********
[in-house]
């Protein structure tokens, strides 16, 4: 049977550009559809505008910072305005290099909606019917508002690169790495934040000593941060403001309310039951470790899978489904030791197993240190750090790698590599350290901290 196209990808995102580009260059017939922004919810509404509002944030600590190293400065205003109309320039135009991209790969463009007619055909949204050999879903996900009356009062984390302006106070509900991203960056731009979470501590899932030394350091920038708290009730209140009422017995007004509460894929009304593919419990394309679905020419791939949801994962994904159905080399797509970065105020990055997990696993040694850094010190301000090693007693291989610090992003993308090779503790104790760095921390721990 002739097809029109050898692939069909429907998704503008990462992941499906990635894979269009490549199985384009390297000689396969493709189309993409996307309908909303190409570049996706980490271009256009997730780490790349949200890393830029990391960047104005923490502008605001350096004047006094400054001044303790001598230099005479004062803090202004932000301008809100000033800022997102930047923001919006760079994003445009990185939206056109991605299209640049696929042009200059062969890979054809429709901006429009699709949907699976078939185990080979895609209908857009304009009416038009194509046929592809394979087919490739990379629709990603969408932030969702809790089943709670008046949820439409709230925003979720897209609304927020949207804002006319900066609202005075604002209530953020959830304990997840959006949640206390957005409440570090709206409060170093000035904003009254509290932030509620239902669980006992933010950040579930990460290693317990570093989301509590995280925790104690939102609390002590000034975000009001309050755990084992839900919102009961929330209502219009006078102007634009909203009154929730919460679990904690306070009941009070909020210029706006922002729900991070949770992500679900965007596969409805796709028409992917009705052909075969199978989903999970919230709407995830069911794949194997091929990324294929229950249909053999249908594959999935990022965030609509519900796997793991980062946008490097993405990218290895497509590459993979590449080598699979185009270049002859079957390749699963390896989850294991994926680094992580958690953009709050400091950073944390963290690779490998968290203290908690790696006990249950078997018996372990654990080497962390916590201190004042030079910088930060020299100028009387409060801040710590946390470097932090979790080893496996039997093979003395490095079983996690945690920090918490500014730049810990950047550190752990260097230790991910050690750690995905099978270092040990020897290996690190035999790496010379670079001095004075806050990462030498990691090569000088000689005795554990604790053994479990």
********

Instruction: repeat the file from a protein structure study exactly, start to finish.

[in-house]
């Protein structure tokens, strides 16, 4: 049977550009559809505008910072305005290099909606019917508002690169790495934040000593941060403001309310039951470790899978489904030791197993240190750090790698590599350290901290 196209990808995102580009260059017939922004919810509404509002944030600590190293400065205003109309320039135009991209790969463009007619055909949204050999879903996900009356009062984390302006106070509900991203960056731009979470501590899932030394350091920038708290009730209140009422017995007004509460894929009304593919419990394309679905020419791939949801994962994904159905080399797509970065105020990055997990696993040694850094010190301000090693007693291989610090992003993308090779503790104790760095921390721990 002739097809029109050898692939069909429907998704503008990462992941499906990635894979269009490549199985384009390297000689396969493709189309993409996307309908909303190409570049996706980490271009256009997730780490790349949200890393830029990391960047104005923490502008605001350096004047006094400054001044303790001598230099005479004062803090202004932000301008809100000033800022997102930047923001919006760079994003445009990185939206056109991605299209640049696929042009200059062969890979054809429709901006429009699709949907699976078939185990080979895609209908857009304009009416038009194509046929592809394979087919490739990379629709990603969408932030969702809790089943709670008046949820439409709230925003979720897209609304927020949207804002006319900066609202005075604002209530953020959830304990997840959006949640206390957005409440570090709206409060170093000035904003009254509290932030509620239902669980006992933010950040579930990460290693317990570093989301509590995280925790104690939102609390002590000034975000009001309050755990084992839900919102009961929330209502219009006078102007634009909203009154929730919460679990904690306070009941009070909020210029706006922002729900991070949770992500679900965007596969409805796709028409992917009705052909075969199978989903999970919230709407995830069911794949194997091929990324294929229950249909053999249908594959999935990022965030609509519900796997793991980062946008490097993405990218290895497509590459993979590449080598699979185009270049002859079957390749699963390896989850294991994926680094992580958690953009709050400091950073944390963290690779490998968290203290908690790696006990249950078997018996372990654990080497962390916590201190004042030079910088930060020299100028009387409060801040710590946390470097932090979790080893496996039997093979003395490095079983996690945690920090918490500014730049810990950047550190752990260097230790991910050690750690995905099978270092040990020897290996690190035999790496010379670079001095004075806050990462030498990691090569000088000689005795554990604790053994479990």